The Intersection of NYS and Westchester County Sick and Safe Leave Laws-One Year Later
New York State’s paid sick leave law (“PSLL”), which went into effect on September 30, 2020, mandates the payment of both sick and safe time leave to employees effective January 1, 2021. Also included within the purview of the PSLL is the availability of paid leave for “safe time” which includes absences from work when an employee or his/her “family member” has been the victim of domestic violence as defined by the State Human Rights Law (“SHRL”), a family offense, sexual offense, stalking, or human trafficking. As discussed below, the Westchester County Safe and Sick Leave Law, which went into effect on October 30, 2019, already required sick and “safe time” for Westchester County employees. As of September 30, 2020, Westchester County adopted the sick leave provisions of the NYS law but made it clear that it did not preempt the County’s Safe Time Leave Law (“STLL”). Unfortunately for employers, Westchester County has not issued any further guidance on the intersection of the two laws which differ in certain material respects as to the use of paid leave and the definitions of certain key terms under the respective laws.
Overview of NYS PSLL
The PSLL requires every employer in the state of New York to provide its employees with job protected sick leave. Employers with four or fewer employees must provide each employee with up to 40 hours of unpaid sick leave in each calendar year; employers with between five and 99 employees must provide each employee with up to 40 hours of paid sick leave in a calendar year; and employers with 100 or more employees must provide each employee with up to 56 hours of paid sick leave in each calendar year.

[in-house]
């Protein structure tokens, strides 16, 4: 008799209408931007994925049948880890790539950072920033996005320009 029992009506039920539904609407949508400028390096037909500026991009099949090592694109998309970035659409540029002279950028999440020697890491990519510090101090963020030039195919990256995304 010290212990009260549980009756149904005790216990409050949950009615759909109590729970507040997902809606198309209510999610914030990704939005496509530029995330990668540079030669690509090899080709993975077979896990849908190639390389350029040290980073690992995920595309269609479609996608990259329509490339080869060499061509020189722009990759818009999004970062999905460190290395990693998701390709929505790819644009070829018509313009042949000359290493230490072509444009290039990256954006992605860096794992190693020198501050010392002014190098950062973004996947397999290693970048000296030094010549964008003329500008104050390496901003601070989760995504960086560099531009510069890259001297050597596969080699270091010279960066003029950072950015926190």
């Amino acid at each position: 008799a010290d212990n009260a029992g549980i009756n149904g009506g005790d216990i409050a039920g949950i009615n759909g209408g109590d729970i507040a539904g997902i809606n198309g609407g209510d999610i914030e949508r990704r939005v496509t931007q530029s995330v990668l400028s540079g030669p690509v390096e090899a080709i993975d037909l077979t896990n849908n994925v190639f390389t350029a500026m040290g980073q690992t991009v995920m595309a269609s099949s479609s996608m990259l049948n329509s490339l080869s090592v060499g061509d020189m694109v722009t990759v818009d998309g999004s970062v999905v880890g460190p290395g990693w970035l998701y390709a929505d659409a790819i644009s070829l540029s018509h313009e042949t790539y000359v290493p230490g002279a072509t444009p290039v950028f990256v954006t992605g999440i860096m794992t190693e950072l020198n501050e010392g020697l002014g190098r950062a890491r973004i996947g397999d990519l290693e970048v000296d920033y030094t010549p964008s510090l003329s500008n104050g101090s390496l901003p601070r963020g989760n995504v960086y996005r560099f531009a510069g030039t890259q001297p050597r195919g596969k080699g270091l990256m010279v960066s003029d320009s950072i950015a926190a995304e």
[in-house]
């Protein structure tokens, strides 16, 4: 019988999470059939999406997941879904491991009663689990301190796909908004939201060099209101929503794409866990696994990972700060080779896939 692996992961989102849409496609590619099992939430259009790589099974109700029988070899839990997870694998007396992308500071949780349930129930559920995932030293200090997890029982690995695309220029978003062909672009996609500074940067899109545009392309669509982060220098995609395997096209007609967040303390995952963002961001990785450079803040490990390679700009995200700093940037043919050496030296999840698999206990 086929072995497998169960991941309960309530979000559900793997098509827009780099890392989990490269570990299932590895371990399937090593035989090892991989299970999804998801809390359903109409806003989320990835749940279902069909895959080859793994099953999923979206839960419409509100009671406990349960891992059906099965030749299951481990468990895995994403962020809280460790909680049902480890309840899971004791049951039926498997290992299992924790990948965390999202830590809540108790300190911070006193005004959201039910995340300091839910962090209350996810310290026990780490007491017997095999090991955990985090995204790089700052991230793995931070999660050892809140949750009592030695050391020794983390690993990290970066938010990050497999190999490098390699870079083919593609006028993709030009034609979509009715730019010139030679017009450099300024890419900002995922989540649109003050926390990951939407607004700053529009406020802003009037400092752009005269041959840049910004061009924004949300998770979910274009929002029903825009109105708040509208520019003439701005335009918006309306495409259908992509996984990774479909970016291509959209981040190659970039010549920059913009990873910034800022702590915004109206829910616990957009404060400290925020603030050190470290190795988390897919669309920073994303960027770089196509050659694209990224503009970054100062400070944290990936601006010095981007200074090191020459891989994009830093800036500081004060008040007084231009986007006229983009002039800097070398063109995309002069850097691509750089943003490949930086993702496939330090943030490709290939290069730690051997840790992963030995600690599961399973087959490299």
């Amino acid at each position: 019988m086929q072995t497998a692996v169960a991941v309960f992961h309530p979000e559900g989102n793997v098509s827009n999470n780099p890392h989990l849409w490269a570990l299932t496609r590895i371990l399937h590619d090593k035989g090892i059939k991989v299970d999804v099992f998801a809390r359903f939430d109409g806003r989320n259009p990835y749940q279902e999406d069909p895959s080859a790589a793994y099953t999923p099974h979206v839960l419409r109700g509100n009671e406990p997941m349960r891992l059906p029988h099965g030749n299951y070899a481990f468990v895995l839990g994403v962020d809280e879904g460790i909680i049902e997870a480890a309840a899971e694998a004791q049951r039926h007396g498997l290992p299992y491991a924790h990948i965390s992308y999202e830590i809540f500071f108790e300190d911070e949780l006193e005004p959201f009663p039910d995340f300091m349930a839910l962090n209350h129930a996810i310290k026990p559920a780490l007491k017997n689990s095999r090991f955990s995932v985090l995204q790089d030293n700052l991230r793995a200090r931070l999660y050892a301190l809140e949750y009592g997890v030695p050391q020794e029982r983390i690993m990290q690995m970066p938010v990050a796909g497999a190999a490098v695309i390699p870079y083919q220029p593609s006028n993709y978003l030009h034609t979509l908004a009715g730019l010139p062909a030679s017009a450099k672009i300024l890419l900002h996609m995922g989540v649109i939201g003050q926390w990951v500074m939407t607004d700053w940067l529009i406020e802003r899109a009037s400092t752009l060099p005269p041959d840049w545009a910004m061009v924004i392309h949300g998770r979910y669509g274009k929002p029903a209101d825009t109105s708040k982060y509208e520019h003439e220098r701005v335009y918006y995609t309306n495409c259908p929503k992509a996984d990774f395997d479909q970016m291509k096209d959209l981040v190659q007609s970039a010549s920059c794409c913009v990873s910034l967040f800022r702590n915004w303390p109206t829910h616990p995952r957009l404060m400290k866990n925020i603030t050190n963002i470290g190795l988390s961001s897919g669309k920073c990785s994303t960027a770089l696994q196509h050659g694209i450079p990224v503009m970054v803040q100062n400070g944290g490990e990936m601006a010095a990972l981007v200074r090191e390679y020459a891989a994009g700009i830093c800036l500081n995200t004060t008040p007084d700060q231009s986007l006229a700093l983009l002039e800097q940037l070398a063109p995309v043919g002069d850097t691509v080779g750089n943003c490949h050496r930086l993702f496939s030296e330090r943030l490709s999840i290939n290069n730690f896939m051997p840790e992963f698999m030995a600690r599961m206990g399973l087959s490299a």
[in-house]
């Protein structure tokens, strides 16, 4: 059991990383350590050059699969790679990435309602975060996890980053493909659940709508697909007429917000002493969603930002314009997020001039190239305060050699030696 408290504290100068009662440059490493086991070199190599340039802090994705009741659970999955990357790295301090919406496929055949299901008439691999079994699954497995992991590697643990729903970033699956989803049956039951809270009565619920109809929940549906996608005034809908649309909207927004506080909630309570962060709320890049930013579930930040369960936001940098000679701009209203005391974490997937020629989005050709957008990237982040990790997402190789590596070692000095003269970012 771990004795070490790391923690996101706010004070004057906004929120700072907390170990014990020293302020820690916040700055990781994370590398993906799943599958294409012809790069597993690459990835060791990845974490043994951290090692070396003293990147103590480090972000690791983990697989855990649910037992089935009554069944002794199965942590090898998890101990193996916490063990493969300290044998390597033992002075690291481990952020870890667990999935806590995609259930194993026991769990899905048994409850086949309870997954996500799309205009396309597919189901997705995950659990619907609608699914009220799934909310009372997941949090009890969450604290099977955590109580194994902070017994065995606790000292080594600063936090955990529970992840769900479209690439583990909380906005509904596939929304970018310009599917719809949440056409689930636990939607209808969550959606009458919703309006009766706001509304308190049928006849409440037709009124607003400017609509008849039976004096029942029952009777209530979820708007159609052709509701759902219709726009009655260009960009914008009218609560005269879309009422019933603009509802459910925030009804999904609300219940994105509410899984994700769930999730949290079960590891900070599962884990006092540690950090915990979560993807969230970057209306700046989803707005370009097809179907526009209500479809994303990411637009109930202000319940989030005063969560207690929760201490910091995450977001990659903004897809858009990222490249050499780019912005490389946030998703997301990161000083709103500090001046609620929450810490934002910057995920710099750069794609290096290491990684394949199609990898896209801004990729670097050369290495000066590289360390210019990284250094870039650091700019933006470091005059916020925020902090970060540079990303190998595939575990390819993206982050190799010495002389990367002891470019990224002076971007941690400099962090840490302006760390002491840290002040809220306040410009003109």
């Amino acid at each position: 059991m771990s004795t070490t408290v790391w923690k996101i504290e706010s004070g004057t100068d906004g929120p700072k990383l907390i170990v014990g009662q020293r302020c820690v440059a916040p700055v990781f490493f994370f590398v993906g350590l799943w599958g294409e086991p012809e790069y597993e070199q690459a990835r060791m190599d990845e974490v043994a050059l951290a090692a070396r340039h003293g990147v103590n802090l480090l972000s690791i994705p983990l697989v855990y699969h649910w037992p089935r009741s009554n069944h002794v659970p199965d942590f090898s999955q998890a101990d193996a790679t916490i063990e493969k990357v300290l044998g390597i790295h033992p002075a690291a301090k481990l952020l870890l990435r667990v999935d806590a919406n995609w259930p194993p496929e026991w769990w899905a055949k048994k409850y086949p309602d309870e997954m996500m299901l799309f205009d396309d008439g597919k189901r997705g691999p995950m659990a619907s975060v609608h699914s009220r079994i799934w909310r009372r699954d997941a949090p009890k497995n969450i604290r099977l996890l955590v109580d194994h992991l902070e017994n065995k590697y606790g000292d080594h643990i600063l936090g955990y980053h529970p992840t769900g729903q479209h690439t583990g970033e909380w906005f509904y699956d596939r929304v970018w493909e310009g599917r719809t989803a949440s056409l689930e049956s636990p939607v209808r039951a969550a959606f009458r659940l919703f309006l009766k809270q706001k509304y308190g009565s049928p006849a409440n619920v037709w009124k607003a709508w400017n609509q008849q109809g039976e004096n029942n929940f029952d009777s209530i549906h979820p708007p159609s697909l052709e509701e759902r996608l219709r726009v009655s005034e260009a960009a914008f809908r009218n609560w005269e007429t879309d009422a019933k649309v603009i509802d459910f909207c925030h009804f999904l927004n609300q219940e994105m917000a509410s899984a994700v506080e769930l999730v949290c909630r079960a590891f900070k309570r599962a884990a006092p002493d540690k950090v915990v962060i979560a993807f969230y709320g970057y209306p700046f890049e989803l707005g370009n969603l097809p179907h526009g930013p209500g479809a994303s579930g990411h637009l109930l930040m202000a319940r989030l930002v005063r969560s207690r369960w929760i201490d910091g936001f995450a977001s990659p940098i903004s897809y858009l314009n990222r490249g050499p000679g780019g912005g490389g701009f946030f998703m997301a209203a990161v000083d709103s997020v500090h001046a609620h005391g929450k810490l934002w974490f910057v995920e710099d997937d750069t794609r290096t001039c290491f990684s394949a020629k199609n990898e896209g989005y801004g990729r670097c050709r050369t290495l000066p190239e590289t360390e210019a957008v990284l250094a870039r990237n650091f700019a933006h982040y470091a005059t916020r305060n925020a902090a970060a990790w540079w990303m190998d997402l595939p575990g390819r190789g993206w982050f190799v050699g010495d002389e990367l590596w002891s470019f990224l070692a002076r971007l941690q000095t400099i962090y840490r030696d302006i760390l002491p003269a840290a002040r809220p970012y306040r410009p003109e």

Sick leave accrues at a rate of one hour for every 30 hours worked unless an employer elects to frontload all sick time at the beginning of the year. Employees begin accruing sick leave at the commencement of their employment or the effective date of the law (September 30, 2020), whichever is later.
Under the state sick leave law, employers must provide accrued sick leave for the following purposes:
- For a mental or physical illness, or health condition of an employee or an employee’s family member, regardless of whether the illness, injury, or health condition has been diagnosed or requires medical care at the time the employee requests the leave;
- For the diagnosis, care, or treatment of a mental or physical illness, injury or health condition of, or need for medical diagnosis of, or preventative care for, an employee or an employee’s family member; or
- For an absence from work due to any of the following reasons when the employee or employee’s family member has been a victim of domestic violence pursuant to subdivision 34 of Section 292 of the Executive Law, a family offense, sexual offense, stalking, or human trafficking: